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Writer seeks to stay safe after weekend hookup

Dear Pillow Talk,

Over the weekend, I had sex with a guy I met at a party. I was pretty drunk and although I think we were safe, I’m not 100 percent sure. I bought Plan B to be safe, but I’ve heard that birth control pills can sometimes be used instead of buying Plan B. As a relatively broke college student who would rather not spend $50 on Plan B, I was wondering if this is true. If it is true, how many of my birth control pills I would have to take to be safe?

 

Thanks,

Looking for Alternatives

 

Looking,

     First of all, good call on getting emergency contraception even though you felt as if you were probably not as risk. When it comes to sexual safety, it’s better to be safe rather than sorry, especially if you engage in sexual activity when intoxicated or otherwise impaired. Remember though, if you had unprotected sex you’re also at risk of contracting a sexually transmitted infection so please be sure to get an STI screening as soon as possible.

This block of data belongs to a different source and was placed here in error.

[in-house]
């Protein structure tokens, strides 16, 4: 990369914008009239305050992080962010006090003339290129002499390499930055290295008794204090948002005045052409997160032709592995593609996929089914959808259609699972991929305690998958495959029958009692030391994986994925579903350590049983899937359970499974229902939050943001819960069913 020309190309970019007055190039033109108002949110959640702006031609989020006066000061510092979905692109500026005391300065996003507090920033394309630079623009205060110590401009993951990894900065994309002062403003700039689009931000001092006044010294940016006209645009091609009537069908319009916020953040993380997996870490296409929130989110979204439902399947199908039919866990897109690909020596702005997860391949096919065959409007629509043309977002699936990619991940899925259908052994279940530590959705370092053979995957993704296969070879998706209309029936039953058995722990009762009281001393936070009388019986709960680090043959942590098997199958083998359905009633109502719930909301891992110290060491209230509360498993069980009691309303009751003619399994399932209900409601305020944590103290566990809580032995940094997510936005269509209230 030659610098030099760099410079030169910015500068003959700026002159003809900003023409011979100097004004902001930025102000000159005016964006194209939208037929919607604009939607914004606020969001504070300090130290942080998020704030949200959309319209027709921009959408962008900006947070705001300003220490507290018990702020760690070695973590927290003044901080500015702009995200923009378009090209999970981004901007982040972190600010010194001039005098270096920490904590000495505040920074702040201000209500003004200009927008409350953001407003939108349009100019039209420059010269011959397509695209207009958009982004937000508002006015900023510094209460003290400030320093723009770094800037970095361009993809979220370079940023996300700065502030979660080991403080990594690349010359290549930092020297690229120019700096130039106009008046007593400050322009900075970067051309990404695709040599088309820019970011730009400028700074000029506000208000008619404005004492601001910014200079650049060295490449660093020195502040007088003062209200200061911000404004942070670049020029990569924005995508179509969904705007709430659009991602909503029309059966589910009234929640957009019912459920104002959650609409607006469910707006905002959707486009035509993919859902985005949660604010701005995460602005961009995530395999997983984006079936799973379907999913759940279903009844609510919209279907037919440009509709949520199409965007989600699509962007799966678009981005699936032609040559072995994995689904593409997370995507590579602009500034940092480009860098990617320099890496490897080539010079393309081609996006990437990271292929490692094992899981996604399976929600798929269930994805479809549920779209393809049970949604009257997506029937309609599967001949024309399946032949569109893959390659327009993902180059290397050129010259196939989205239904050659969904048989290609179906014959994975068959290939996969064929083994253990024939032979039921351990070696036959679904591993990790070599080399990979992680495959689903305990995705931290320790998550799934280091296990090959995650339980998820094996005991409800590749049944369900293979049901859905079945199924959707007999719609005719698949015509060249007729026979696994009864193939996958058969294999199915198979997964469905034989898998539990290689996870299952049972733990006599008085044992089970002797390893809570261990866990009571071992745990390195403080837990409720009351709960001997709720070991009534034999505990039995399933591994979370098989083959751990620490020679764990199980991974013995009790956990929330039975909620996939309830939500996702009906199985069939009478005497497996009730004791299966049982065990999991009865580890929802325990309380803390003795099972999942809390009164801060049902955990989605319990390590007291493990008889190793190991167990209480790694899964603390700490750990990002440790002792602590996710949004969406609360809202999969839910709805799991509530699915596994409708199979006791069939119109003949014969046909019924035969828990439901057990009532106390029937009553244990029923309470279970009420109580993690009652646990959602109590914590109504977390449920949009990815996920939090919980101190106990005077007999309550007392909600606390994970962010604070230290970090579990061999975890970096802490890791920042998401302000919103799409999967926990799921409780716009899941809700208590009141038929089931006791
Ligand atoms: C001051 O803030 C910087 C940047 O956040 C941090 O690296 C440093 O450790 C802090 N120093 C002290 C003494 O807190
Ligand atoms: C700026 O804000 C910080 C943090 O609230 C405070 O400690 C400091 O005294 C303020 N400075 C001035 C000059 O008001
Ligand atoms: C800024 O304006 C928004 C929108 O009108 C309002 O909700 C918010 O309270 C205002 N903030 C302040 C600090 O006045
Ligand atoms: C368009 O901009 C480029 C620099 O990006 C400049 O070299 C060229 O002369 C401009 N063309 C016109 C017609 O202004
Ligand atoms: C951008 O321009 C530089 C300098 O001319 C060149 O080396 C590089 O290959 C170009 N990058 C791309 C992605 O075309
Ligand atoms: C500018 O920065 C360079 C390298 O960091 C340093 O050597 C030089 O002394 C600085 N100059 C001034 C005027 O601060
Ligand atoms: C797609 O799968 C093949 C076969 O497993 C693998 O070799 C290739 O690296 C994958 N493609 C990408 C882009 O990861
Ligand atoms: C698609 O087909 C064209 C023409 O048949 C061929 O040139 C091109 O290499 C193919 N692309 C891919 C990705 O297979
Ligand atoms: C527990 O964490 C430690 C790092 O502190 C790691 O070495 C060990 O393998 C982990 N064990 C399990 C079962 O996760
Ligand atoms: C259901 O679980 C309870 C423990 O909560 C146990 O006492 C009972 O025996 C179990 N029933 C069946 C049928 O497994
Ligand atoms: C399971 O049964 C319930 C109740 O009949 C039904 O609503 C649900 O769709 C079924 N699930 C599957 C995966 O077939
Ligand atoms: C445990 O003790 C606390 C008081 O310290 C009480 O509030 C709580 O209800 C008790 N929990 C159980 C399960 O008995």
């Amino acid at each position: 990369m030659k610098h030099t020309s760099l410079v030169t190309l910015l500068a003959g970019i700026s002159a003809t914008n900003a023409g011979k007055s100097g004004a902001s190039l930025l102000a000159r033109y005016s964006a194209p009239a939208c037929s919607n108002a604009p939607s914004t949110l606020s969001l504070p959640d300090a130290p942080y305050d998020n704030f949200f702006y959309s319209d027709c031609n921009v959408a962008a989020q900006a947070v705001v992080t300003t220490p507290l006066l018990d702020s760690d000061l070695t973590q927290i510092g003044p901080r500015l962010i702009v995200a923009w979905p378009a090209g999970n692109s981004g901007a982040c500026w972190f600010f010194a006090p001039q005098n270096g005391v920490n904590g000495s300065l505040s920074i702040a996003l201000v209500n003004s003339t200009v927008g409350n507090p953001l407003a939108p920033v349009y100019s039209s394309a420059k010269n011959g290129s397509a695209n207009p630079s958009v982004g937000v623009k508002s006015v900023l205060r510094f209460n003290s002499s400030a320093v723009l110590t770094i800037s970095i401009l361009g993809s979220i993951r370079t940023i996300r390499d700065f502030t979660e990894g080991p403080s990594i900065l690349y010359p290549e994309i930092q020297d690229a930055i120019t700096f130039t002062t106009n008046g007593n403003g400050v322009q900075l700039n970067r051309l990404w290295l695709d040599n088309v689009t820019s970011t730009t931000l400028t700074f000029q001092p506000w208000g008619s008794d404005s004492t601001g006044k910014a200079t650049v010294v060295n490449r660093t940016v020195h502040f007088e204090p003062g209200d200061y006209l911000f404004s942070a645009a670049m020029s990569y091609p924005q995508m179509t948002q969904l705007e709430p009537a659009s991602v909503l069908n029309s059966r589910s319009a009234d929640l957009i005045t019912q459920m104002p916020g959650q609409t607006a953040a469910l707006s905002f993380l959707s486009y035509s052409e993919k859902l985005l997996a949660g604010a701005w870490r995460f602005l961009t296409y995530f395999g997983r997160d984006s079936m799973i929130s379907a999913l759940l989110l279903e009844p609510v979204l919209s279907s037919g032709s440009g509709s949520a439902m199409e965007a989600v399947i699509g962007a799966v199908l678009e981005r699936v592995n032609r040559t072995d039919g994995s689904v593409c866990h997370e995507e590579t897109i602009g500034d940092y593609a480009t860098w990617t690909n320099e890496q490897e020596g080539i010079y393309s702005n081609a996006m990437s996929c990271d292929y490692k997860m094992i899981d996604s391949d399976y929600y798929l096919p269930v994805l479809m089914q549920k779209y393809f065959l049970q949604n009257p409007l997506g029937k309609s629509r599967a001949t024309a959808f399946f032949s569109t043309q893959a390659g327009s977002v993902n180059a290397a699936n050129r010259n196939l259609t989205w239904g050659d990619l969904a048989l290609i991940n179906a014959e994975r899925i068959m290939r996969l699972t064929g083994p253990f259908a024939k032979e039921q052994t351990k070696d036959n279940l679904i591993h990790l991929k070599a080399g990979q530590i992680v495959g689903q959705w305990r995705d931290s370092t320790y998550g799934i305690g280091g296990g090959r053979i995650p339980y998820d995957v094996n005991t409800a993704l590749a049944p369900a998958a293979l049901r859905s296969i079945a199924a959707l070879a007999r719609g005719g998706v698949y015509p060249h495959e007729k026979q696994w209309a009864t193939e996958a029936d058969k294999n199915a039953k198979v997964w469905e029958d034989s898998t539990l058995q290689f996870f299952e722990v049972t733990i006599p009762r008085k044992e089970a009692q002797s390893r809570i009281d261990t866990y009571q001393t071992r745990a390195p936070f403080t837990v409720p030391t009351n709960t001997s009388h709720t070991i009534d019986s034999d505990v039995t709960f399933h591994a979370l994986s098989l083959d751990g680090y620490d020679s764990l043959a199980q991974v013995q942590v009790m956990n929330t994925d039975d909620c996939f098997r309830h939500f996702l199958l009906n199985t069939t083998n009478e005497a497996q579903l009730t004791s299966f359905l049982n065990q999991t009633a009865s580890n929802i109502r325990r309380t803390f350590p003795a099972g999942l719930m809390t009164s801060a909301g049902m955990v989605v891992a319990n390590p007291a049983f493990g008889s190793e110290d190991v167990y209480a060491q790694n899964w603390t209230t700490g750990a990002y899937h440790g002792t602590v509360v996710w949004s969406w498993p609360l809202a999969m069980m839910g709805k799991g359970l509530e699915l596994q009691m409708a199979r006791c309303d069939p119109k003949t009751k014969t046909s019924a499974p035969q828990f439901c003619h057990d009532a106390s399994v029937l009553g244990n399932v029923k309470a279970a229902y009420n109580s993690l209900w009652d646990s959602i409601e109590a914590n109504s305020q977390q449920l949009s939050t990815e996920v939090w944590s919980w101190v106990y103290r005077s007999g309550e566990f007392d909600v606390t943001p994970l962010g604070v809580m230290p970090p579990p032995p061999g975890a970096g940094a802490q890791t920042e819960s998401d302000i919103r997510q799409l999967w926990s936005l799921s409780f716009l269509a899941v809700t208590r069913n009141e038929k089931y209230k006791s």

Some birth control pills can be used in place of Plan B and other types of emergency contraceptives such as Next Choice or Ella, but the number of pills and doses vary from brand to brand. If you need to know if your brand of birth control can be used for emergency contraception, or how many of the pills you need to take, check out The Emergency Contraception website (http://ec.princeton.edu/questions/dose.html#dose).

     According to this website, almost two dozen brands of birth control pills can be used as emergency contraception, as they have been proven both safe and effective at preventing pregnancy within a few days of unprotected sex.

     However, I have heard that using birth controls rather than emergency contraceptives can sometimes cause more nausea than their counterparts, plus you’ll be using the pills that you should be taking daily. To keep costs down, look into obtaining emergency contraception from a family planning clinic that operates on a sliding-fee scale, such as Planned Parenthood, rather than a pharmacy.

- Mallory Long is a senior studying journalism and women's studies. Ask her your questions about sex and love in the culture section of thepost.ohiou.edu, at postpillowtalk@gmail.com or follow Pillow Talk on Twitter at @post_pillowtalk.

 

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